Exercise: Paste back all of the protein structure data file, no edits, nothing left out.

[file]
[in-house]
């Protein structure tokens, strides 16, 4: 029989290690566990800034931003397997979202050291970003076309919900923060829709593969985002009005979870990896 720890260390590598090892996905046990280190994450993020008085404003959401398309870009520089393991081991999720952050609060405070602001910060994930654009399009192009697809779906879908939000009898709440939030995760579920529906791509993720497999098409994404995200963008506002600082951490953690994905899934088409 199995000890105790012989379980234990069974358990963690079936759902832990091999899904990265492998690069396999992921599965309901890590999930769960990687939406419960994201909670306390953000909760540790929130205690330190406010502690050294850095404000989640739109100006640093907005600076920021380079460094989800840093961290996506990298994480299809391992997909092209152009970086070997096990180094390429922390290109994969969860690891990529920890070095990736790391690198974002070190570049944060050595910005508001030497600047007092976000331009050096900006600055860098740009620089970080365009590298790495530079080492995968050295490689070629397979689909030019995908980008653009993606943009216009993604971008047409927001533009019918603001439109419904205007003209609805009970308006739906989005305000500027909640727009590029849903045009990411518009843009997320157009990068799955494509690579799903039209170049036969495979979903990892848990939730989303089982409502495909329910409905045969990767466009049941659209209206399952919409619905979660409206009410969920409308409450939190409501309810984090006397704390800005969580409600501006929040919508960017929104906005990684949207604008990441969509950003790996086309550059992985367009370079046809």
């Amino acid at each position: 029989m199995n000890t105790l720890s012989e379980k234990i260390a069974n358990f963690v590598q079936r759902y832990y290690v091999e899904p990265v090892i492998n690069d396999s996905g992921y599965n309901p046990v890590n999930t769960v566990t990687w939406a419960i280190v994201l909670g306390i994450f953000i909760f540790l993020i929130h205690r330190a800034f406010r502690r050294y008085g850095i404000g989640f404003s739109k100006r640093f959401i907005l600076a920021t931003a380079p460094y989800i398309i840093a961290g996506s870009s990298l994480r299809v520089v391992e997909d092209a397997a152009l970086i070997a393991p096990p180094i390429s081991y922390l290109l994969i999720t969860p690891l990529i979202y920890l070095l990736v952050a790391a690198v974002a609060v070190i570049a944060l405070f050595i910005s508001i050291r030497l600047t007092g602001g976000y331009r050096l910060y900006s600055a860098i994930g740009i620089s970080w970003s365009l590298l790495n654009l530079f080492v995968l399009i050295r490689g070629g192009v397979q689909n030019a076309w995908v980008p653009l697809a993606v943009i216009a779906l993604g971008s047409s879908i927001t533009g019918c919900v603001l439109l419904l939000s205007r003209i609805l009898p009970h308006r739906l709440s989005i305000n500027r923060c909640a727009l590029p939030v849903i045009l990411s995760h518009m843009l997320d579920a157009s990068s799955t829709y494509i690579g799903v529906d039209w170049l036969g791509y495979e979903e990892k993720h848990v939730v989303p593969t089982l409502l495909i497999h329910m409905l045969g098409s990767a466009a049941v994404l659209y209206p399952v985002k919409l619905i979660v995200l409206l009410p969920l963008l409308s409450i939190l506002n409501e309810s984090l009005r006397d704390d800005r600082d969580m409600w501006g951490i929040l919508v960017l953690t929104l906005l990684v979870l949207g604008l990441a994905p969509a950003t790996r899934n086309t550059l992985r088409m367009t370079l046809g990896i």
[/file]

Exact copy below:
[in-house]
């Protein structure tokens, strides 16, 4: 029989290690566990800034931003397997979202050291970003076309919900923060829709593969985002009005979870990896 720890260390590598090892996905046990280190994450993020008085404003959401398309870009520089393991081991999720952050609060405070602001910060994930654009399009192009697809779906879908939000009898709440939030995760579920529906791509993720497999098409994404995200963008506002600082951490953690994905899934088409 199995000890105790012989379980234990069974358990963690079936759902832990091999899904990265492998690069396999992921599965309901890590999930769960990687939406419960994201909670306390953000909760540790929130205690330190406010502690050294850095404000989640739109100006640093907005600076920021380079460094989800840093961290996506990298994480299809391992997909092209152009970086070997096990180094390429922390290109994969969860690891990529920890070095990736790391690198974002070190570049944060050595910005508001030497600047007092976000331009050096900006600055860098740009620089970080365009590298790495530079080492995968050295490689070629397979689909030019995908980008653009993606943009216009993604971008047409927001533009019918603001439109419904205007003209609805009970308006739906989005305000500027909640727009590029849903045009990411518009843009997320157009990068799955494509690579799903039209170049036969495979979903990892848990939730989303089982409502495909329910409905045969990767466009049941659209209206399952919409619905979660409206009410969920409308409450939190409501309810984090006397704390800005969580409600501006929040919508960017929104906005990684949207604008990441969509950003790996086309550059992985367009370079046809």
């Amino acid at each position: 029989m199995n000890t105790l720890s012989e379980k234990i260390a069974n358990f963690v590598q079936r759902y832990y290690v091999e899904p990265v090892i492998n690069d396999s996905g992921y599965n309901p046990v890590n999930t769960v566990t990687w939406a419960i280190v994201l909670g306390i994450f953000i909760f540790l993020i929130h205690r330190a800034f406010r502690r050294y008085g850095i404000g989640f404003s739109k100006r640093f959401i907005l600076a920021t931003a380079p460094y989800i398309i840093a961290g996506s870009s990298l994480r299809v520089v391992e997909d092209a397997a152009l970086i070997a393991p096990p180094i390429s081991y922390l290109l994969i999720t969860p690891l990529i979202y920890l070095l990736v952050a790391a690198v974002a609060v070190i570049a944060l405070f050595i910005s508001i050291r030497l600047t007092g602001g976000y331009r050096l910060y900006s600055a860098i994930g740009i620089s970080w970003s365009l590298l790495n654009l530079f080492v995968l399009i050295r490689g070629g192009v397979q689909n030019a076309w995908v980008p653009l697809a993606v943009i216009a779906l993604g971008s047409s879908i927001t533009g019918c919900v603001l439109l419904l939000s205007r003209i609805l009898p009970h308006r739906l709440s989005i305000n500027r923060c909640a727009l590029p939030v849903i045009l990411s995760h518009m843009l997320d579920a157009s990068s799955t829709y494509i690579g799903v529906d039209w170049l036969g791509y495979e979903e990892k993720h848990v939730v989303p593969t089982l409502l495909i497999h329910m409905l045969g098409s990767a466009a049941v994404l659209y209206p399952v985002k919409l619905i979660v995200l409206l009410p969920l963008l409308s409450i939190l506002n409501e309810s984090l009005r006397d704390d800005r600082d969580m409600w501006g951490i929040l919508v960017l953690t929104l906005l990684v979870l949207g604008l990441a994905p969509a950003t790996r899934n086309t550059l992985r088409m367009t370079l046809g990896i």